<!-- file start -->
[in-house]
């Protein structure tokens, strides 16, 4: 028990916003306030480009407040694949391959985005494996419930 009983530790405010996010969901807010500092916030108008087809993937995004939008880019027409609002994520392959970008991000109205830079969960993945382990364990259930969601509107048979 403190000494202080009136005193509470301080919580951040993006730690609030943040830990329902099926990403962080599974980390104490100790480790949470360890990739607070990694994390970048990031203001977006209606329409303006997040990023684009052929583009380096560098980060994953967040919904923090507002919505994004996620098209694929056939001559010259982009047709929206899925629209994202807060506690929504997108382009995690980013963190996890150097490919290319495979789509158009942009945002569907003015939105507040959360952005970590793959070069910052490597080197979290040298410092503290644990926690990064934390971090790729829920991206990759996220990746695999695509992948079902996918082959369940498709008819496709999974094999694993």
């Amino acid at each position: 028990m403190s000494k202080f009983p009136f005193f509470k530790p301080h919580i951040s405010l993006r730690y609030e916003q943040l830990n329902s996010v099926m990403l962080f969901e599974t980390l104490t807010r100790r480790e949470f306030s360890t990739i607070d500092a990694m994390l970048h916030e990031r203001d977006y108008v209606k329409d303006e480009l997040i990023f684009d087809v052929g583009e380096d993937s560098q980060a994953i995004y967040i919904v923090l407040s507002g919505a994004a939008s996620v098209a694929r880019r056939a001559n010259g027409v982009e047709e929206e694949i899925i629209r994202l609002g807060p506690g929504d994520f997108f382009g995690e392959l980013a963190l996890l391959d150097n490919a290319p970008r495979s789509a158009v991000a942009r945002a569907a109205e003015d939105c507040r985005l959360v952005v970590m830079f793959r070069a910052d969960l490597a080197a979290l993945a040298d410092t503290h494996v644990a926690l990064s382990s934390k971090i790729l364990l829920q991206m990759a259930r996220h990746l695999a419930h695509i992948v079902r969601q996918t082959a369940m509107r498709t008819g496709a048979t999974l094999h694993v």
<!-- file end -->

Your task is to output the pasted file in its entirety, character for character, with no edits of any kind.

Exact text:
[in-house]
């Protein structure tokens, strides 16, 4: 028990916003306030480009407040694949391959985005494996419930 009983530790405010996010969901807010500092916030108008087809993937995004939008880019027409609002994520392959970008991000109205830079969960993945382990364990259930969601509107048979 403190000494202080009136005193509470301080919580951040993006730690609030943040830990329902099926990403962080599974980390104490100790480790949470360890990739607070990694994390970048990031203001977006209606329409303006997040990023684009052929583009380096560098980060994953967040919904923090507002919505994004996620098209694929056939001559010259982009047709929206899925629209994202807060506690929504997108382009995690980013963190996890150097490919290319495979789509158009942009945002569907003015939105507040959360952005970590793959070069910052490597080197979290040298410092503290644990926690990064934390971090790729829920991206990759996220990746695999695509992948079902996918082959369940498709008819496709999974094999694993």
């Amino acid at each position: 028990m403190s000494k202080f009983p009136f005193f509470k530790p301080h919580i951040s405010l993006r730690y609030e916003q943040l830990n329902s996010v099926m990403l962080f969901e599974t980390l104490t807010r100790r480790e949470f306030s360890t990739i607070d500092a990694m994390l970048h916030e990031r203001d977006y108008v209606k329409d303006e480009l997040i990023f684009d087809v052929g583009e380096d993937s560098q980060a994953i995004y967040i919904v923090l407040s507002g919505a994004a939008s996620v098209a694929r880019r056939a001559n010259g027409v982009e047709e929206e694949i899925i629209r994202l609002g807060p506690g929504d994520f997108f382009g995690e392959l980013a963190l996890l391959d150097n490919a290319p970008r495979s789509a158009v991000a942009r945002a569907a109205e003015d939105c507040r985005l959360v952005v970590m830079f793959r070069a910052d969960l490597a080197a979290l993945a040298d410092t503290h494996v644990a926690l990064s382990s934390k971090i790729l364990l829920q991206m990759a259930r996220h990746l695999a419930h695509i992948v079902r969601q996918t082959a369940m509107r498709t008819g496709a048979t999974l094999h694993v």